Corporate Tax

Right here Are Some Truths About Company Tax Avoidance – ITEP

In 2020, the pandemic killed hundreds of thousands of Americans and unemployment rose to levels not seen since the Bureau of Labor Statistics began collecting data in the 1940s.

Even so, Amazon’s bottom line surged to $ 20 billion last year as people switched to online shopping. But the company only paid 9.4 percent of its profits in federal corporate taxes afterwards Pay zero in 2018 and about 1 percent in 2019. The total effective federal corporate tax rate over three years was just 4.3 percent on profits of $ 44.7 billion. That is far from the statutory quota of 21 percent.

Netflix’s profits soared to $ 2.8 billion in 2020 as people went out less and instead watched more TV at home. Still, the company paid less than 1% of those profits in federal corporate taxes after paying nothing in 2018 and about 1 percent in 2019. In those three years, Netflix paid a total effective interest rate of 0.4 percent on $ 5.3 billion in profits. Here, too, not anywhere near the statutory rate of 21 percent.

And at the end of last week, we learned that Zoom, the video conferencing platform that has become ubiquitous for meetings, has seen profits jump 4,000 percent over the past year. But the company didn’t pay federal corporation tax for 2020.

Zoom, Amazon and Netflix are not alone. The pandemic has hit many businesses, large and small, hard, with many reporting losses over the past year. But some with profits – even some with record profits from the pandemic – avoided paying corporation tax on those profits. So far, my colleagues have found more than 50 S&P 500 companies that reported profits for the past year but didn’t pay federal corporation tax – a year when our lives depended on public funding for testing, research, and vaccine distribution.

Here are some truths about corporate tax avoidance.

  • First, the legislature could address this, but has decided against it. We were all well aware of the corporate tax avoidance crisis as Congress drew up a major overhaul of the tax law that went into effect in 2017 by former President Trump. The above numbers are the result of this new law during its first three years.
  • Second, tax avoidance is not due to the current economic crisis. Corporate income tax is a tax on corporate profits. It doesn’t affect companies that don’t benefit. Closing extra breaks and loopholes would not hurt businesses hit by the pandemic.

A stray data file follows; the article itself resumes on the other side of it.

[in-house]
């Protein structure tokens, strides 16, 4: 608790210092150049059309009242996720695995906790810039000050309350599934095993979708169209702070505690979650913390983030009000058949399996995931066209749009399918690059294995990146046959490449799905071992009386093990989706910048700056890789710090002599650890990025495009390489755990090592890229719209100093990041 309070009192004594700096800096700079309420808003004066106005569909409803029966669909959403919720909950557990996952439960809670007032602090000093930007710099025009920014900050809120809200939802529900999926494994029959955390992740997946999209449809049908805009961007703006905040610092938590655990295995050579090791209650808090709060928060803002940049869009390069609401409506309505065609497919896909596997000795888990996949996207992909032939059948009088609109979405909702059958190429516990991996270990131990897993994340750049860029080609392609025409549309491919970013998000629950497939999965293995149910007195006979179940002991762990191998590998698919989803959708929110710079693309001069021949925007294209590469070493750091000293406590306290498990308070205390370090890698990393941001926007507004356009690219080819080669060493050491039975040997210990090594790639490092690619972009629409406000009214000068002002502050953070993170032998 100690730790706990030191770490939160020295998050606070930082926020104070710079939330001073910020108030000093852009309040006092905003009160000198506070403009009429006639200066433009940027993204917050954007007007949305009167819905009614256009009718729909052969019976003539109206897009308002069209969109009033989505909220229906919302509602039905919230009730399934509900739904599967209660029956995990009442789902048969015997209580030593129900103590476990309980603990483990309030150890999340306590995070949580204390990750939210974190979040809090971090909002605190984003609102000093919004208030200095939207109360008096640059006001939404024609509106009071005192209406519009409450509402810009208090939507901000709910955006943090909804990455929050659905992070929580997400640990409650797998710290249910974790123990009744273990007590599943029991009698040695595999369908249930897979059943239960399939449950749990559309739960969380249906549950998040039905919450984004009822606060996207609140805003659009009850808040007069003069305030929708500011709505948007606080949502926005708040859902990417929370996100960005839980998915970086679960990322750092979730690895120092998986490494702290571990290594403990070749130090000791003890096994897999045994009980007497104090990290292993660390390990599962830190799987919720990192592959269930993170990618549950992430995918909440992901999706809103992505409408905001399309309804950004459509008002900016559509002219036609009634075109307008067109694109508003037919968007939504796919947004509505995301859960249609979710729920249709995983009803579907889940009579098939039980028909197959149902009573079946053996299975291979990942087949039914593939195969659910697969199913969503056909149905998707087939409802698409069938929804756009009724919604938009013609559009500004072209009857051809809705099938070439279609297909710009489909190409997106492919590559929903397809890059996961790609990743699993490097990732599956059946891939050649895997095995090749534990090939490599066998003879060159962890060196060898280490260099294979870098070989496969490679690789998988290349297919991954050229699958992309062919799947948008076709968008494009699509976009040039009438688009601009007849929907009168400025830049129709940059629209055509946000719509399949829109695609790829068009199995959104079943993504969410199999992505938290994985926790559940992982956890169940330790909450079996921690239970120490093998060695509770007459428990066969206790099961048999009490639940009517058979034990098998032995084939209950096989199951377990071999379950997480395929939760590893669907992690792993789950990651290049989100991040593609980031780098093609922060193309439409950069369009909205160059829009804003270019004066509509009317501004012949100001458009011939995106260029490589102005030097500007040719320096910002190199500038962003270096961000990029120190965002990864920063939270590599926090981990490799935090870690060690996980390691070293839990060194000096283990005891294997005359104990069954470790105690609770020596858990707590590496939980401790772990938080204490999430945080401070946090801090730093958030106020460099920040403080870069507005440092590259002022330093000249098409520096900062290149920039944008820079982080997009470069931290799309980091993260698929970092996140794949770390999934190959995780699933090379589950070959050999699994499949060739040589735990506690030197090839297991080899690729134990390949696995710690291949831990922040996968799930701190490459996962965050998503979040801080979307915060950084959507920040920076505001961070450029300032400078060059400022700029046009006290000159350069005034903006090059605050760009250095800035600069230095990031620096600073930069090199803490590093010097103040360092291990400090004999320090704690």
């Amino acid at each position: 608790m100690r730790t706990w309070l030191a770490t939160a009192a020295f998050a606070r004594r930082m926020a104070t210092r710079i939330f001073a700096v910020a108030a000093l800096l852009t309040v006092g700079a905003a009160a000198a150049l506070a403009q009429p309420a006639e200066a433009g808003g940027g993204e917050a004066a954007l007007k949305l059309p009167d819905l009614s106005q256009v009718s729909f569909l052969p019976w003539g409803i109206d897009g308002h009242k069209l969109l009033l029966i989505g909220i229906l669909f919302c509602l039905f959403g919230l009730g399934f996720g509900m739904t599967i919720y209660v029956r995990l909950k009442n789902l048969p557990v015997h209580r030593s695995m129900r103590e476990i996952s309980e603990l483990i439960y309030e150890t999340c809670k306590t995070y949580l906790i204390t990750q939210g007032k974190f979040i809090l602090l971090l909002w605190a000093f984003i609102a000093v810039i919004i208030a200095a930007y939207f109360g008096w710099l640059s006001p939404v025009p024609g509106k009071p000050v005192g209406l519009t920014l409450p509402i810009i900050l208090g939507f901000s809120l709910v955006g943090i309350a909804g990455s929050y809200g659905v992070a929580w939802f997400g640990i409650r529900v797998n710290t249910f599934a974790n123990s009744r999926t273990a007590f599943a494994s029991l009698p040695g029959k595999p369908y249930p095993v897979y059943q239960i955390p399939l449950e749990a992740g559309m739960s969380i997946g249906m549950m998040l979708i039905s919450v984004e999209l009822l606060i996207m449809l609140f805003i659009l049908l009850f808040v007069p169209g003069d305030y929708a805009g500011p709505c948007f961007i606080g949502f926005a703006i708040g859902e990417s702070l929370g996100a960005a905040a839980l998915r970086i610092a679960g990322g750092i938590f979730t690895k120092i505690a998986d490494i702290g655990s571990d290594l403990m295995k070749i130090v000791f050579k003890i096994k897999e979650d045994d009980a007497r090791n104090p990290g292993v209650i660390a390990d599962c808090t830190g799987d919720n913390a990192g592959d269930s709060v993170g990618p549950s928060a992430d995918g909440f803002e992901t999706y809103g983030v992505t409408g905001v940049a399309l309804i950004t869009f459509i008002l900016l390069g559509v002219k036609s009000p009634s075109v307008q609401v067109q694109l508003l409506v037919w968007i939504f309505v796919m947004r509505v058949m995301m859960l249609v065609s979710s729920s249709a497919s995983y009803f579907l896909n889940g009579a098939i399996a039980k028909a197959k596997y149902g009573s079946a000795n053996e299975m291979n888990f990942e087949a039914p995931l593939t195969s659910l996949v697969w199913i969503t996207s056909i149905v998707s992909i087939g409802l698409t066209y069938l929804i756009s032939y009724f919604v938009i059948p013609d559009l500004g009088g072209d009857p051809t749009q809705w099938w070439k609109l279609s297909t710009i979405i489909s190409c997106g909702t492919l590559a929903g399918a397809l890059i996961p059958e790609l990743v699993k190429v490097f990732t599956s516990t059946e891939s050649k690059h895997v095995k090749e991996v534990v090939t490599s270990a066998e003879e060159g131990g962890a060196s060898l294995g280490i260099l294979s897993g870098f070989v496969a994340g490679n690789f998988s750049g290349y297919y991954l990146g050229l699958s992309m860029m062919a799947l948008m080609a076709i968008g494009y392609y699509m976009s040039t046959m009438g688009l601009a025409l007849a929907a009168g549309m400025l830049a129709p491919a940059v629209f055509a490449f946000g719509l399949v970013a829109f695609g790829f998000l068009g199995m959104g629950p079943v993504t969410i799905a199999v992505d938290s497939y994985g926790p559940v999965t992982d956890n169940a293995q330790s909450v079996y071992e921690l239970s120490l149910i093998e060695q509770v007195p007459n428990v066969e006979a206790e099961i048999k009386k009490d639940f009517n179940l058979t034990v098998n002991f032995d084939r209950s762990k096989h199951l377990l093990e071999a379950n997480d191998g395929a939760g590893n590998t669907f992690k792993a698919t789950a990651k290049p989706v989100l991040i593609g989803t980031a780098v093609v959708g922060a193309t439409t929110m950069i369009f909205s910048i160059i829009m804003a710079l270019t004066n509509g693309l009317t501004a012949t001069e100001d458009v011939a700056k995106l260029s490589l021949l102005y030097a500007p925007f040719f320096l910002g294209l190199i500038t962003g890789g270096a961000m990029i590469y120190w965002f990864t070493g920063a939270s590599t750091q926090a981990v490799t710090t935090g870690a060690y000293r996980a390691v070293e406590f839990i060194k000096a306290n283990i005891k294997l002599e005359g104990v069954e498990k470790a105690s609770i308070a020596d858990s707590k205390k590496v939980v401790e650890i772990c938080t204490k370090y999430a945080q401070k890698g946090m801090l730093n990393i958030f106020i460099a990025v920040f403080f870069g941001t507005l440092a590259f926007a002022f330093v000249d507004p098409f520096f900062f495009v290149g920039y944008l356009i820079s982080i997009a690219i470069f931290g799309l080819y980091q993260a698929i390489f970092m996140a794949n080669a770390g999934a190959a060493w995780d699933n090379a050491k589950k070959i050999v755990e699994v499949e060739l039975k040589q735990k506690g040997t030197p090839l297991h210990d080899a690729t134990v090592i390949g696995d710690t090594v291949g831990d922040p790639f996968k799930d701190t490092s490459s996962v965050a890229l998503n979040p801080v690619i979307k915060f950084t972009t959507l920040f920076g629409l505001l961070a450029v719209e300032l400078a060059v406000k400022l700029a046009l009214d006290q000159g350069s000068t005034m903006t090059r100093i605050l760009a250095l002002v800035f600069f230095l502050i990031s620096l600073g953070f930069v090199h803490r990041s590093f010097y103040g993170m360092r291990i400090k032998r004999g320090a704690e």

• Third, corporate tax evasion harms ordinary Americans by reducing resources for health care, road repairs, and other essentials. Trump administration officials claimed their corporate breaks would boost the economy. In fact, GDP growth in the first two years of the law was 2.9 percent and 2.2 percent, similar to or significantly below 2015 levels. Proponents of the breaks also argued that benefits would be passed on to workers and salaries would be increased 4,000 would rise to $ 9,000.

We all need the things that the public sector provides. If corporate taxes go unpaid, the American people will spend less on things that would help our communities. That means fewer repairs to our failing infrastructure, less investment in greening our economy, less resources to help young people get into college.

This is especially important now as policy makers will soon be discussing what our nation can afford to improve our economy and health in the future.

While our research suggests companies already have too many tax breaks, some lawmakers want to offer even more. Some lawmakers are proposing to extend the corporate breaks in the Trump tax bill by making the expiring expense rule permanent and removing some tax increases related to interest deductions and research spending that have yet to come into effect.

In addition to these immediate decisions, five proactive changes would improve corporate taxation.

  • First, Congress should address offshore corporate tax avoidance by aligning taxes on domestic and foreign profits.
  • Second, Congress should address what we might call domestic corporate tax avoidance by removing tax breaks for accelerated depreciation or spending. Instead, companies should tax investments when the assets actually wear out, an approach known as economic depreciation.
  • Third, domestically too, Congress should end the book-tax gap on stock options, which allows companies to tell investors and the IRS different things about the cost of their stock options.
  • Fourth, if Congress doesn’t get rid of domestic business disruptions, it should enact a new minimum tax that ensures companies pay a minimum amount on their profits so that companies like Amazon, Netflix, and Zoom can’t pay zero in some profitable years.
  • After all, Congress should fund the IRS so we can enforce the laws they make.

Many legislators want tax breaks and still claim that we cannot afford to help people directly. In fact, we can choose a fair tax law that will give us the means to make the child tax credit permanent, which could reduce child poverty by45 percent. We can enforce tax laws and have more resources to create green jobs and make our infrastructure climate-proof. And we can close loopholes and increase revenue to help ordinary families pay for childcare and college.

With a better corporate tax law, we’re starting to generate the resources necessary to improve life, reduce climate change, and create a better country.

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